“Our one goal was to not turn the ball over more than 15 times. And if we did, for each one over 15 we were going to run on Tuesday,” Louisville coach Jeff Walz said.
The Cardinals (2-0) can breathe easy as they took better care of the basketball in the second half of Sunday’s 95-48 win against the Pilots (0-2).
“We only turned it over three times in the second half so I was really proud of them,” Walz said.
It was a marked improvement from Louisville’s 12 second-half turnovers that nearly derailed Friday’s 47-45 opening night win against No. 15 Texas A&M.
Five Cardinals scored in double figures Sunday, led by Shoni Schimmel’s 16 points.
“It was a good one to get under our belt, especially coming off Friday,” Schimmel said. Her sister, Jude, had the Cardinals’ winning basket in the opener.
Bria Smith scored 15, Sheronne Vails had 13, freshman Megan Deines added 12 and Shawnta’ Dyer scored 10 for Louisville.
Kari Luttinen and Ellen Nurmi each had 10 points for the Pilots.
Louisville opened the game on a 17-2 run and never trailed. The Cardinals forced 19 first-half turnovers, including 12 steals, out of their full court zone press and held the Pilots to just nine field goals. Portland turned the ball over 32 times in all.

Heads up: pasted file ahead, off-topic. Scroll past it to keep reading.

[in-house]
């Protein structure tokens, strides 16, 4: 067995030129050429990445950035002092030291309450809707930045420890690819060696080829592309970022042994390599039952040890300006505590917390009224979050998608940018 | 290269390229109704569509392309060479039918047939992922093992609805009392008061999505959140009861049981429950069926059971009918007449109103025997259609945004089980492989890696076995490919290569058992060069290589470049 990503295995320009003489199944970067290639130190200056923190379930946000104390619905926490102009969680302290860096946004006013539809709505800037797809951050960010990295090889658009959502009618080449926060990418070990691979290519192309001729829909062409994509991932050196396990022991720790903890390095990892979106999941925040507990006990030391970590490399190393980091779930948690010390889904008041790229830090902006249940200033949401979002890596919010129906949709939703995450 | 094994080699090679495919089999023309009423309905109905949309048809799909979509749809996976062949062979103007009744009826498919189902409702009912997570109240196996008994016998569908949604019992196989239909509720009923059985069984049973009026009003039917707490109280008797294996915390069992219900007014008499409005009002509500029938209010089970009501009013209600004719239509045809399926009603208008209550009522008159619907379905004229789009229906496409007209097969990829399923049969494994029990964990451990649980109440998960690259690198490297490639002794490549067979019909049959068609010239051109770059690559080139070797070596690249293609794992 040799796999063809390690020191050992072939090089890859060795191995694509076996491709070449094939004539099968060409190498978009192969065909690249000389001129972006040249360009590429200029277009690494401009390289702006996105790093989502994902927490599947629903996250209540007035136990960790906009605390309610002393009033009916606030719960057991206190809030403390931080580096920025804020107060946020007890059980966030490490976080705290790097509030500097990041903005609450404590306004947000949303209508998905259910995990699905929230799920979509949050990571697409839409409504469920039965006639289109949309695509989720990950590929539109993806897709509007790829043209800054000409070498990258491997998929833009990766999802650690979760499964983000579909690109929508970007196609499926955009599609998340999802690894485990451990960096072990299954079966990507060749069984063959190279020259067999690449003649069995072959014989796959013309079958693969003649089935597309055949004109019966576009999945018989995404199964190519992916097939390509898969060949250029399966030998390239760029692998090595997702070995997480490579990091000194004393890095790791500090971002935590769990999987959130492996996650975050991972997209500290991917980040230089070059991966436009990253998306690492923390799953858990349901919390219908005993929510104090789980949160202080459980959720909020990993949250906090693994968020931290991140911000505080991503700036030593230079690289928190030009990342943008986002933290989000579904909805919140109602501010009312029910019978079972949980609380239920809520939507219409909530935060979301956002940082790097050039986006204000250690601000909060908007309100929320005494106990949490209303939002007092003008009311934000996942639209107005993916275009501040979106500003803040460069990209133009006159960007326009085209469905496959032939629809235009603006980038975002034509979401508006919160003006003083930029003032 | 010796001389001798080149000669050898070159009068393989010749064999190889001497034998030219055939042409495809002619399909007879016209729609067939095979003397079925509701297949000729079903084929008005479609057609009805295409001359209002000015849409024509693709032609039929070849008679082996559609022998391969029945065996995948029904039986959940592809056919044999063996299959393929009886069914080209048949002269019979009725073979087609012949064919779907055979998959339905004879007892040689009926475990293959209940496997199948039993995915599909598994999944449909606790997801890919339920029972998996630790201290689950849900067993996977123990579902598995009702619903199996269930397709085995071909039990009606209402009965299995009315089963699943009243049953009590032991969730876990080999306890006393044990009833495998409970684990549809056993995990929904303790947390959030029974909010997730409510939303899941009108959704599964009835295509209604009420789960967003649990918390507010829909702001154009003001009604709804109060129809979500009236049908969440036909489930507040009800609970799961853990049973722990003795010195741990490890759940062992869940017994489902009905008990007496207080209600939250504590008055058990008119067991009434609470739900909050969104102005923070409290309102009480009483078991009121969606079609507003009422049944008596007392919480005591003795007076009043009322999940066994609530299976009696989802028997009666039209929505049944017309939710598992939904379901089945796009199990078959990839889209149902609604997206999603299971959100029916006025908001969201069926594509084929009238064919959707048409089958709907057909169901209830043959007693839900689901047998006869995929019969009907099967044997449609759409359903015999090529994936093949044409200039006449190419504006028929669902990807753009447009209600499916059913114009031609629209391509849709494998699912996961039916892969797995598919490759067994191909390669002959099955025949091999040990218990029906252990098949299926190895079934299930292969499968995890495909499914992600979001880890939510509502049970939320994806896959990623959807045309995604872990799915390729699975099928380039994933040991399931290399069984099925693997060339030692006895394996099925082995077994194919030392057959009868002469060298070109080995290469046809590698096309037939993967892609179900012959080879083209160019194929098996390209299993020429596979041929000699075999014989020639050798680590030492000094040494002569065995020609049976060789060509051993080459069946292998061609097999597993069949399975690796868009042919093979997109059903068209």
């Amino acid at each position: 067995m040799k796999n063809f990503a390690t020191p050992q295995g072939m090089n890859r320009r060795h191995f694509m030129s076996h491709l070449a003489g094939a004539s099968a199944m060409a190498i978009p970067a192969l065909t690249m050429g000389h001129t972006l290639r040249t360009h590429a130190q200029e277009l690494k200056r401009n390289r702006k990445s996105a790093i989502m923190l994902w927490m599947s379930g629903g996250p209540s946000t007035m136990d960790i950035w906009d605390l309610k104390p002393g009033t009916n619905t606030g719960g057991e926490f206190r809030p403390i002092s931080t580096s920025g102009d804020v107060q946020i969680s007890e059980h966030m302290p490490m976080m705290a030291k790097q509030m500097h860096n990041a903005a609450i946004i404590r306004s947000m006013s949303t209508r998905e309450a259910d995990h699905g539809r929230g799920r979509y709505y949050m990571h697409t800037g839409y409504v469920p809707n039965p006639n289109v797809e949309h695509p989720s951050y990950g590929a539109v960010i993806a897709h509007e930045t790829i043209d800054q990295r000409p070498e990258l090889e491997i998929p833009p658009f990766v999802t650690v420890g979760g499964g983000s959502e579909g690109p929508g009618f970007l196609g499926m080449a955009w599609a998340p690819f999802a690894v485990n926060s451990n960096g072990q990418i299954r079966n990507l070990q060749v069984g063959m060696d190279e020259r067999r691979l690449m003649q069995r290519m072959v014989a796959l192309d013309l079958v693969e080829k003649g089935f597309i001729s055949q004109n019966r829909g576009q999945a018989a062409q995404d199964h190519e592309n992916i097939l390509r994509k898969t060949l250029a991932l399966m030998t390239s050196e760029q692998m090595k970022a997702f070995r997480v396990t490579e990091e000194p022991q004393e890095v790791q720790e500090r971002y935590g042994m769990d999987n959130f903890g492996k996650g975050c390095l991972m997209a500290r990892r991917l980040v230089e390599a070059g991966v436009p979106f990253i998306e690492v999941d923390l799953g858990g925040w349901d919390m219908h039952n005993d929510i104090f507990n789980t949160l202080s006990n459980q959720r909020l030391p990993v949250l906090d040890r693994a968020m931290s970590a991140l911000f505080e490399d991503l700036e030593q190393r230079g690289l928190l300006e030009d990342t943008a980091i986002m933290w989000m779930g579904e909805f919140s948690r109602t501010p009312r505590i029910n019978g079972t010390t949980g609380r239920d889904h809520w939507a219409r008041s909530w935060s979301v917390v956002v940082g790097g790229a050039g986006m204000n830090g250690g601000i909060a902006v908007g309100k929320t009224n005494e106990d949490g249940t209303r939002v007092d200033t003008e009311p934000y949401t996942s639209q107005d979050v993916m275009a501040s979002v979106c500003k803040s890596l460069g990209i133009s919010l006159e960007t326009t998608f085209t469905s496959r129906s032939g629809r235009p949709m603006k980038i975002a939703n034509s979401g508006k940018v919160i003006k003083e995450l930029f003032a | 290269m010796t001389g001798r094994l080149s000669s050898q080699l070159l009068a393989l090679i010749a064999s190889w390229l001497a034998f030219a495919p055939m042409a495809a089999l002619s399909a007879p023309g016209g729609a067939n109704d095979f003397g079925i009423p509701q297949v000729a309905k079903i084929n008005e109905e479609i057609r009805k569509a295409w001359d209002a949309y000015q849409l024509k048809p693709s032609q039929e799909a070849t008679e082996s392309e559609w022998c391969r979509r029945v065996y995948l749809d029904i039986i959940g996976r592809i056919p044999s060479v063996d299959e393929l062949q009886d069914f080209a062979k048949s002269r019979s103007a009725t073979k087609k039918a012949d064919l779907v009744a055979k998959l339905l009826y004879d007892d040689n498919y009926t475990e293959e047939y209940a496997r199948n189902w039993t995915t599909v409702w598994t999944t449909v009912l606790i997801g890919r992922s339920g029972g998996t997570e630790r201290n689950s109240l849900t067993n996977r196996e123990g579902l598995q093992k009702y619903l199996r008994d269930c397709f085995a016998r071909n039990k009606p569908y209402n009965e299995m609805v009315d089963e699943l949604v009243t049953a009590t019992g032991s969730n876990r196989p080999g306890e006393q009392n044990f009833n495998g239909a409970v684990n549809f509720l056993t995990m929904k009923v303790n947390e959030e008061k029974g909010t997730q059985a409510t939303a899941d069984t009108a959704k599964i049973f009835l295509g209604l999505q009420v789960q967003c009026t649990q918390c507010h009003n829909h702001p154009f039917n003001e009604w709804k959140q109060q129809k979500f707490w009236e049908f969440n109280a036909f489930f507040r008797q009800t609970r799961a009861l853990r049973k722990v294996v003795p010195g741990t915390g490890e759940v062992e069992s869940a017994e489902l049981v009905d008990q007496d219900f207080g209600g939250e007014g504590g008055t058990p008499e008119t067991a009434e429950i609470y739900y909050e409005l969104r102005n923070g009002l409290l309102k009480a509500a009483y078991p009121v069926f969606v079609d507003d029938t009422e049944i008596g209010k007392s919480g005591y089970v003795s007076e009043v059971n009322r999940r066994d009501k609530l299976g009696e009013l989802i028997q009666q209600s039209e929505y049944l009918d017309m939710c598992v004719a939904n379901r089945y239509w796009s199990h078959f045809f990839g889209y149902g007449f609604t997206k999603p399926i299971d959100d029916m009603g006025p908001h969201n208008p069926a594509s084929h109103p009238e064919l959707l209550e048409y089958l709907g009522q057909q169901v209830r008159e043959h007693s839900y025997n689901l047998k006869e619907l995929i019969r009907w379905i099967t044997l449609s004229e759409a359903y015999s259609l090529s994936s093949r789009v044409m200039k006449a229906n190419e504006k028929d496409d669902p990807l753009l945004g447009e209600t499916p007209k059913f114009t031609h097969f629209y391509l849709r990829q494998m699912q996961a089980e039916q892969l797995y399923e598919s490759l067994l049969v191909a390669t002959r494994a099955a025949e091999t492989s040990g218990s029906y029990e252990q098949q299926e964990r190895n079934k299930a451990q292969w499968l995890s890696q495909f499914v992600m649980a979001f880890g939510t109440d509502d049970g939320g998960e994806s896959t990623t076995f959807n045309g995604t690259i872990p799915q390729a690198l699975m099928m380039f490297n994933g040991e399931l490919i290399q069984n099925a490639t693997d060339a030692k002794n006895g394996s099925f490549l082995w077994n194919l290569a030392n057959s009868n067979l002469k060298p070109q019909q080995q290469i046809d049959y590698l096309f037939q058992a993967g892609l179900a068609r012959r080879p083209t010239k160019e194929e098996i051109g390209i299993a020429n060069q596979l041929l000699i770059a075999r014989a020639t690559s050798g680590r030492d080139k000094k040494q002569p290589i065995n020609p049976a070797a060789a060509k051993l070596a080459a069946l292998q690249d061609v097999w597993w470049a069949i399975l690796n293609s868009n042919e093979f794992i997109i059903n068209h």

Deines’ putback at the buzzer gave Louisville a 48-25 halftime advantage.
Louisville had an 11-4 run after halftime, capped by Deines’ three from the left corner to give the Cardinals a 59-30 edge.
Louisville had 11 players score, 10 in the first half. Freshman Cortnee Walton’s steal and layup put her in the scoring column with 3:32 remaining and gave Louisville an 88-44 lead.
“I’d love to have games like this to be able to use that many players, but that’s not realistic,” Louisville coach Jeff Walz said. “Sometimes we may just use seven or eight players.”
It was a much different offensive outing for Louisville than Friday night’s opener against No. 15 Texas A&M.
The Cardinals spurted to a 10-point halftime lead against the Aggies but were stifled by A&M’s size in the second half. Louisville rallied though and won 47-45.
“That first game was just a grind,” Walz said. “I wasn’t sure if we could score 50 points all season. We’re going to have games where we grind it out 47-45 and then we’ll have some games like today.”
The matchup against Texas A&M served Louisville well when the Pilots shifted defenses.
“It was a different game for everybody in that it was an easier game to get things going,” Schimmel said. “They sat in zone for the most part but when they went to man, it was easier to run different plays from our offense. What helped us was playing against man against Texas A&M.”
Louisville travels to Austin Peay Thursday, the first of five games away from home that includes three games in the Nov. 20-22 Hardwood Tournament of Hope in Puerto Vallarta, Mexico.
“It’s going to be a challenge for us,” Walz said of the upcoming road trip. “I think it’s going to show a lot about our character.”